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Apple’s Labor Practices To Build New iPhones Violated Even Chinese Standards


Apple and its manufacturing partner, Foxconn, violated Chinese labor rules by hiring temporary workers to produce its latest iPhone model, a Chinese Labor Watch (CLW) report revealed Monday.

The report found that Apple’s Foxconn factory in Zhengzhou, China — the largest iPhone factory in the world — violated China’s rule that bars temporary workers from exceeding 10% of a factory’s total workforce.

The company’s temporary workers, otherwise known as “dispatch workers,” made up about 50% of its workforce in August to “manage the influx of orders during peak season” as Apple produces its latest line of iPhones.

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Additionally, the study found that the factory’s base wage, $295, was “insufficient” for a family living in Zhengzhou, and its social insurance contributions fell short of China’s labor requirements. CLW also noted that many workers said they never received bonuses they were promised for agreeing to work “for a certain period of time.”

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One temporary worker jumped to his death from a Zhengzhou Foxconn factory dormitory in 2018 reportedly because he did not receive his bonus, The South China Morning Post reported.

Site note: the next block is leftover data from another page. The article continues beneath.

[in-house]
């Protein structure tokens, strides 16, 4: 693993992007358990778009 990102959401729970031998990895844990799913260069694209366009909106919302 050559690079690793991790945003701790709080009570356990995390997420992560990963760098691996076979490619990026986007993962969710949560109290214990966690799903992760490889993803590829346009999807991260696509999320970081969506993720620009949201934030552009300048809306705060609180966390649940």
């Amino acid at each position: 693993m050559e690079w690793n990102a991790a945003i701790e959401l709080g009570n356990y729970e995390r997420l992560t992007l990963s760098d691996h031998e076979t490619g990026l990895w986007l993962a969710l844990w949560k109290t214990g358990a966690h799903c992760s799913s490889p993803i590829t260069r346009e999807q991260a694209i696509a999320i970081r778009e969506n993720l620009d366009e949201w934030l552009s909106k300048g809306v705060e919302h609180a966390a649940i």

“The Chinese government does not properly enforce laws, especially laws regarding labor rights. Multinational corporations helped drive economic development in China but they have also exploited loopholes in Chinese labor laws,” CLW reported.

Apple responded to the report in a Monday statement, saying “most of the allegations” in the CLW report “are false.”

“We did find during our investigation that the percentage of dispatch workers exceeded our standards and we are working closely with Foxconn to resolve this issue,” according to the SCMP.

“We looked into the claims by China Labour Watch and most of the allegations are false. We have confirmed all workers are being compensated appropriately, including any overtime wages and bonuses, all overtime work was voluntary and there was no evidence of forced labor,” it added.

Apple confirmed it will launch its iPhone 11 model on Sept. 10 for a start price of around $1,2000, according to The Inquirer.

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